Cultural issues


The nature and outcomes of family caregiving are different for various sub-groups, depending on such factors as socioeconomic status; gender; age; cultural/ethnic traditions, values and beliefs; minority status; and degrees of acculturation and assimilation. In order to provide effective care to caregivers, psychologists need to be aware of and responsive to these nuances of culturally diverse groups.

CaregiverIt is critical to remember that all factors affecting a caregiver’s experience must be considered within the context of the individual’s cultural and interpersonal life experiences (Aranda & Knight, 1997; Ingersoll-Dayton, Morgan & Antonucci, 1997; Martire, Stephens & Atienza, 1997).

Factors such as socio-economic status, familial interdependence, level of acculturation, immigration status, and fear of stigma in response to a disease or physical disability (Aranda & Knight, 1997; Sotomayor & Randolph, 1988) may influence minority group members’ experiences of caregiving. They may also make them less likely to receive social and professional support services, potentially causing them to suffer levels of distress that are much greater than those documented in samples of non-minority caregivers.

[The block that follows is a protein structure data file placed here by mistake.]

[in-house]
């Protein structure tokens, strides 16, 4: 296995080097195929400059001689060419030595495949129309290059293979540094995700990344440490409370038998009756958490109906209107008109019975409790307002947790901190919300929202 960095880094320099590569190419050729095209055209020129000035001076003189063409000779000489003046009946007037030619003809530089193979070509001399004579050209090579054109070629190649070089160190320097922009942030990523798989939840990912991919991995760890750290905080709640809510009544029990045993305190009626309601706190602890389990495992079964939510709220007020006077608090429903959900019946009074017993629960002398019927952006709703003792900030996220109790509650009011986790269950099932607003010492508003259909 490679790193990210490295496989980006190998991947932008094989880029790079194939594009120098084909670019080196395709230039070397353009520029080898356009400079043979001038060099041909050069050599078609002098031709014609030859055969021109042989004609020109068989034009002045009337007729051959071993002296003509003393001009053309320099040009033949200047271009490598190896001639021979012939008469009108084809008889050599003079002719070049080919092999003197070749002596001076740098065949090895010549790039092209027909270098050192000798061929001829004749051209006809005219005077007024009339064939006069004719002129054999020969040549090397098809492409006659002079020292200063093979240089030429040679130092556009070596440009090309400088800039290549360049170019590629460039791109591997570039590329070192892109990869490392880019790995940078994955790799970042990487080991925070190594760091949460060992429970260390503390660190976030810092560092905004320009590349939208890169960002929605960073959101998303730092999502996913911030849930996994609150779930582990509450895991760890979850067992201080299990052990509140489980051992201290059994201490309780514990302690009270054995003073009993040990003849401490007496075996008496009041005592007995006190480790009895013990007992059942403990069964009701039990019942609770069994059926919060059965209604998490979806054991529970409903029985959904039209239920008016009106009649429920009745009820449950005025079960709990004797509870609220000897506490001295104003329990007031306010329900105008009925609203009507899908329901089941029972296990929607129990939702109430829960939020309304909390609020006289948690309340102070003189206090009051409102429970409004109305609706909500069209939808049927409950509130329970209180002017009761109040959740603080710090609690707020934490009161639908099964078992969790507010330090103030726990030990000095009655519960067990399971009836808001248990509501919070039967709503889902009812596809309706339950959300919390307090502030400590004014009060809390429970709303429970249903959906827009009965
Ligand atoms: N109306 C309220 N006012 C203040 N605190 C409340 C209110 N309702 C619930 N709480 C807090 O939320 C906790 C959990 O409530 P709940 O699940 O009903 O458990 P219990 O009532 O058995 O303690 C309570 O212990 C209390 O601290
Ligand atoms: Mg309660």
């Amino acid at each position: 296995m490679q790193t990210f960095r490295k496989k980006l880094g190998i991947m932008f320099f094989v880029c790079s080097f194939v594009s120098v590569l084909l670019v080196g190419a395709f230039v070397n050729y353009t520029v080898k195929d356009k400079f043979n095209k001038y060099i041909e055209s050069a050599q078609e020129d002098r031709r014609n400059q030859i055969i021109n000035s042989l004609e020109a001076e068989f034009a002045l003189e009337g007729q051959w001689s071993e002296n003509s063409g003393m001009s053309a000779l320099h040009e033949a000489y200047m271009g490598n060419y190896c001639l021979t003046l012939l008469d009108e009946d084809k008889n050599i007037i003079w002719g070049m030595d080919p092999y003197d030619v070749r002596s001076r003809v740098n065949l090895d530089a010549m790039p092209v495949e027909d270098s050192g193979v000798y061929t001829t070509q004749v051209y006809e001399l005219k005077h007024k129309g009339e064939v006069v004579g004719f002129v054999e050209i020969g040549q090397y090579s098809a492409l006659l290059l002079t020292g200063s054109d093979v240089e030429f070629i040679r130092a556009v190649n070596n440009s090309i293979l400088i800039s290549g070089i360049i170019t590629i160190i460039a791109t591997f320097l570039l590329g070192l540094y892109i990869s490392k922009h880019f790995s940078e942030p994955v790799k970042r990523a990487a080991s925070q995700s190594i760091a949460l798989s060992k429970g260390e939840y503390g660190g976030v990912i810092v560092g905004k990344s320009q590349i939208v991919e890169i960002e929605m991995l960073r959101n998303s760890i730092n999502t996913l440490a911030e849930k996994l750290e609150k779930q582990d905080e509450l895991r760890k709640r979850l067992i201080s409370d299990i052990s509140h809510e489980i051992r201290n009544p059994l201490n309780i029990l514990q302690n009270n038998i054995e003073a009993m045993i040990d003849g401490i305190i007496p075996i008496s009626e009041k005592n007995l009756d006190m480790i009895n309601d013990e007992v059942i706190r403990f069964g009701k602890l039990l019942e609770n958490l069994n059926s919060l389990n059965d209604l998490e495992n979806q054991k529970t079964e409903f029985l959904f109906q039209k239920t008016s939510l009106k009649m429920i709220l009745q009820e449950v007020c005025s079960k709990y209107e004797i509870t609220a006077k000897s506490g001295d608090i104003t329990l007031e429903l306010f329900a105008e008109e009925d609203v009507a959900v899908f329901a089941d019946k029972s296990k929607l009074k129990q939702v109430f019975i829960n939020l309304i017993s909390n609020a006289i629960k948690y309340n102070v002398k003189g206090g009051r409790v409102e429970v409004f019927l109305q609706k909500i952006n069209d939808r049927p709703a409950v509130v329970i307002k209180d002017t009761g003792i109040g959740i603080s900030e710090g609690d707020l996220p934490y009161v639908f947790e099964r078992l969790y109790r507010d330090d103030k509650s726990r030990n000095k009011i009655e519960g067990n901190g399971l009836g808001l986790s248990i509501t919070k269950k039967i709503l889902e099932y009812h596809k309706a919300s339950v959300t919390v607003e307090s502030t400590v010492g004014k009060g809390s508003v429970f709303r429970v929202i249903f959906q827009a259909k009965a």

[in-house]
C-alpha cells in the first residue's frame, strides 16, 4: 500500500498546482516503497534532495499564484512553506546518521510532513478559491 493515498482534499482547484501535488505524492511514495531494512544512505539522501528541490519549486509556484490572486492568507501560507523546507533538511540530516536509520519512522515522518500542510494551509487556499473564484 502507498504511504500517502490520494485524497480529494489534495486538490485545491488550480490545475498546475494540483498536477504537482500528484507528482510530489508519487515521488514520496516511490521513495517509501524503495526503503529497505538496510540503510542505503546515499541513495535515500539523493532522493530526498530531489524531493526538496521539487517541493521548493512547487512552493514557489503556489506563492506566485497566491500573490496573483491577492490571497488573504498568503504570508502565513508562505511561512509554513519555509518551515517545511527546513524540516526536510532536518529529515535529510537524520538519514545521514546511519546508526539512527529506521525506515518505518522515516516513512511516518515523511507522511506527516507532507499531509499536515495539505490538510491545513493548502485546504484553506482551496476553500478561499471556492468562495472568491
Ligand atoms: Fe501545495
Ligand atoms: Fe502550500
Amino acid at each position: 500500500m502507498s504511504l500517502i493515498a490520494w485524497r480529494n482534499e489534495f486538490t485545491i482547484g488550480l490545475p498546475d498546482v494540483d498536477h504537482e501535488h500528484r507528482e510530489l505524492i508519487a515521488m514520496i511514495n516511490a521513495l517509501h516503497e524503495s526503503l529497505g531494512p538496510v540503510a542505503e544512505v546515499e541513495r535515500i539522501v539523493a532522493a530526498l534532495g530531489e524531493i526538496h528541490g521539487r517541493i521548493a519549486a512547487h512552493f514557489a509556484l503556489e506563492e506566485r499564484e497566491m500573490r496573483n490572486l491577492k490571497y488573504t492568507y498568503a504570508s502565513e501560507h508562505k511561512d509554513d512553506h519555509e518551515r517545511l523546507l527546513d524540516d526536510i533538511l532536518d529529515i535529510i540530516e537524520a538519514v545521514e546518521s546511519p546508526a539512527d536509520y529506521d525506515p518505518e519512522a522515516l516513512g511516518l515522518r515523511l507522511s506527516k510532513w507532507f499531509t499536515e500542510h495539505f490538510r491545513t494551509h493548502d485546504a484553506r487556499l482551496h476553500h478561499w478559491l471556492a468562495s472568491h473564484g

While the past decade has seen strong growth in research about these cultural differences, many specific cultural, ethnic and sexual minority populations have been relatively under-studied in the caregiving arena thus far. In this section, we will discuss variations for practice with culturally diverse caregivers, including racial/ethnic minorities, caregivers in rural areas, and those providing care to LGBT (lesbian/gay/bisexual/transgendered) individuals, and persons with disabilities.